What Causes Ulcers in Ulcerative Colitis?
For our Mini Med School video series, we break down how and why ulcers form when you have UC, plus the newest thinking on treatment.
Ulcerative colitis is a painful form of inflammatory bowel disease, a chronic condition where the lining of your large intestine becomes inflammed, leading to open sores known as ulcers. We'll take a closer look at what causes these ulcers to form, the role of your immune system in UC, and the latest thinking on how best to manage symptoms so you can keep living your life.
Open sores in your colon called ulcers are a classic sign of ulcerative colitis, a chronic disease that causes damaging inflammation to the mucus layer that forms the innermost lining of the large intestine. UC is a type of inflammatory bowel disease, or IBD. The most common symptoms of ulcerative colitis are a change in bowel habits that can include any of the following: diarrhea, rectal bleeding, severe abdominal pain, weight loss, fever, and fatigue. These symptoms, combined with intestinal ulcers, can lead to severe pain.
But what causes UC ulcers in the first place? Simply put, they are the result of an overzealous immune response. In people with healthy immune systems, inflammation can help fight off foreign invaders like bacteria. But in those with UC, the immune system wrongly perceives the microbiome, a community of germ-fighting microorganisms that live in your gut, as a threat.
As a result, it creates a state of constant or chronic inflammation that damages healthy tissue in your colon and rectum. Severe inflammation can destroy the cells that line your colon. As those dead cells slough off prematurely and rapidly, they cause open sores, a.k.a. ulcers. Exposed blood vessels beneath an ulcer can bleed, producing pus and mucus and such damage to the mucosal lining means your intestine may not absorb food and water like it should, causing frequent diarrhea, often with blood and mucus in your stool.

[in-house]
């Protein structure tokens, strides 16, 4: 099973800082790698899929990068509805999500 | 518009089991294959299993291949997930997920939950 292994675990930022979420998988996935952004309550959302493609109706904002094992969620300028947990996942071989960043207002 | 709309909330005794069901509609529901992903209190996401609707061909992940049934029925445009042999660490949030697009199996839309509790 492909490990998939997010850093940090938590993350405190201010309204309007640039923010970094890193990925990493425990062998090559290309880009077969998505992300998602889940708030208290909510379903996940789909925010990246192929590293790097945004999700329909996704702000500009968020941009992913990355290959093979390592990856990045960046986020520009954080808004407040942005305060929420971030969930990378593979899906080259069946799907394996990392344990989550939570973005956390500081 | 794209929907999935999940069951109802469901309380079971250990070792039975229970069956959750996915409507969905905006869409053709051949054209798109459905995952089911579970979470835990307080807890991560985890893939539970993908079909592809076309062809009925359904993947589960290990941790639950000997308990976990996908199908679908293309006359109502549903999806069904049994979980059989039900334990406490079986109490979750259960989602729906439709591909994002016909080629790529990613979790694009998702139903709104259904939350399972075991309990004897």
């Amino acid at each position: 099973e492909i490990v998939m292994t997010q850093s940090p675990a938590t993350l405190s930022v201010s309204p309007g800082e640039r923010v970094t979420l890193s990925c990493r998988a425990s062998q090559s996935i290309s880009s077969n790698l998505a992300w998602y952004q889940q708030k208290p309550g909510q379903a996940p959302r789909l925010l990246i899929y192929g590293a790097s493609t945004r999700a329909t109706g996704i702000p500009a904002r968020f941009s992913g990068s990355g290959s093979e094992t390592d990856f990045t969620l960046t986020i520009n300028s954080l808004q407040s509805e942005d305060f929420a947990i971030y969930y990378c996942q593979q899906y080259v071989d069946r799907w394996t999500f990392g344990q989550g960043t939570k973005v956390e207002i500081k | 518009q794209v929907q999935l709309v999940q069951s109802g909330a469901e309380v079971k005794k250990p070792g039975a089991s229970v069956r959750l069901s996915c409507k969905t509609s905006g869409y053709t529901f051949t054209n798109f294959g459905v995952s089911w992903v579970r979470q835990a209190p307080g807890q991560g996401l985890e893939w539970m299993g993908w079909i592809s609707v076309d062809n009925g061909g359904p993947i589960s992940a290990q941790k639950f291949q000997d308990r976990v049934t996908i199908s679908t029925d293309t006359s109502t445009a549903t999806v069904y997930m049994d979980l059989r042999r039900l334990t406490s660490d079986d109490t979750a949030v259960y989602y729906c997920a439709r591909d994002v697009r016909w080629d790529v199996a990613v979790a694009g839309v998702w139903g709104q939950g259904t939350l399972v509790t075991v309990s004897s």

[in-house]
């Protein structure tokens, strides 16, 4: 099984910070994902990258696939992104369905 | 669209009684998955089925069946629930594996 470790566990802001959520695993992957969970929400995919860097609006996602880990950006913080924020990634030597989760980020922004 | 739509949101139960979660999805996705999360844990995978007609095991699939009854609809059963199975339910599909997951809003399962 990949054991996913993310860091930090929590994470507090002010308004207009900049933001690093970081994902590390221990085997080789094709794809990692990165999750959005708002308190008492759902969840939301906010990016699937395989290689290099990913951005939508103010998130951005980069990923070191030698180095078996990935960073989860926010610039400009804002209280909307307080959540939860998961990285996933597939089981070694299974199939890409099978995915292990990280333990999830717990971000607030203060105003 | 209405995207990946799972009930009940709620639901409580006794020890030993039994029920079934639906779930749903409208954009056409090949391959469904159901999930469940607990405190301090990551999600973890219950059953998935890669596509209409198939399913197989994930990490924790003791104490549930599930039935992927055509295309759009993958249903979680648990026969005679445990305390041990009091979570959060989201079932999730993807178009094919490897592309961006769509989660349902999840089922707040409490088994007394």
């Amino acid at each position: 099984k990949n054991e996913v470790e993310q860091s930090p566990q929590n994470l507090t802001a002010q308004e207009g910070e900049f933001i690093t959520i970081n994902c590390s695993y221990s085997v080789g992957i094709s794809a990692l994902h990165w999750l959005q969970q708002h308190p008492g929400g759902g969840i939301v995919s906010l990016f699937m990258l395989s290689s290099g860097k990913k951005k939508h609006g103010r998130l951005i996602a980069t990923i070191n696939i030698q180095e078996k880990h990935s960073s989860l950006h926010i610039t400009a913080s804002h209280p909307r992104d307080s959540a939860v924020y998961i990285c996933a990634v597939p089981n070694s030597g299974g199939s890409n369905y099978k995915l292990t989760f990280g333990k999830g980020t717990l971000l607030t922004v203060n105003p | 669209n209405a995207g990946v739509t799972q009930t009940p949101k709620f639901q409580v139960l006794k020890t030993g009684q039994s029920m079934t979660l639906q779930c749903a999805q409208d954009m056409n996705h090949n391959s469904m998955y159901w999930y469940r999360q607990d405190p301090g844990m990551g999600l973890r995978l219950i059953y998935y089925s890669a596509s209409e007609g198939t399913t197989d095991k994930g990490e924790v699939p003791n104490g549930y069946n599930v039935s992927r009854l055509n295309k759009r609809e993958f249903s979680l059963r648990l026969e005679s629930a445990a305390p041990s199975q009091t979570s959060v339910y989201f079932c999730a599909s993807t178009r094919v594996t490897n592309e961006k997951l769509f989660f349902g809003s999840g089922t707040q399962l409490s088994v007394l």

To get painful UC ulcers under control, your doctor may prescribe a short-term course of steroids to bring down inflammation quickly. Once your ulcers have healed, the goal is to prevent future flares and ulcers with the right medications. If your UC is mild, your doctor may prescribe aminosalicylate, an oral pill or a rectal suppository, to help reduce inflammation. For moderate to severe cases your physician may prescribe an immunomodulator, which is taken as a pill or an oral injection and works by slowing your body's immune response to reduce the inflammatory cascade.
Biologics are another option. These medications, administered via injection or IV, block key proteins and immune cells from triggering inflammation in your intestine. Sometimes ulcers form during active treatment. But once you're in remission, meaning you are symptom-free, your doctor may take you off your medication, tweak your dosage, or switch to another treatment to prevent future flares.
For severe cases, surgical removal of the colon and rectum may be necessary, replacing it with either an internal J-pouch or an external pouch called an ostomy bag, to collect waste outside your body. Fortunately, due to the effective new drug treatments, including biologics, such surgeries are not common.
To learn more about ulcerative colitis, visit HealthCentral.com.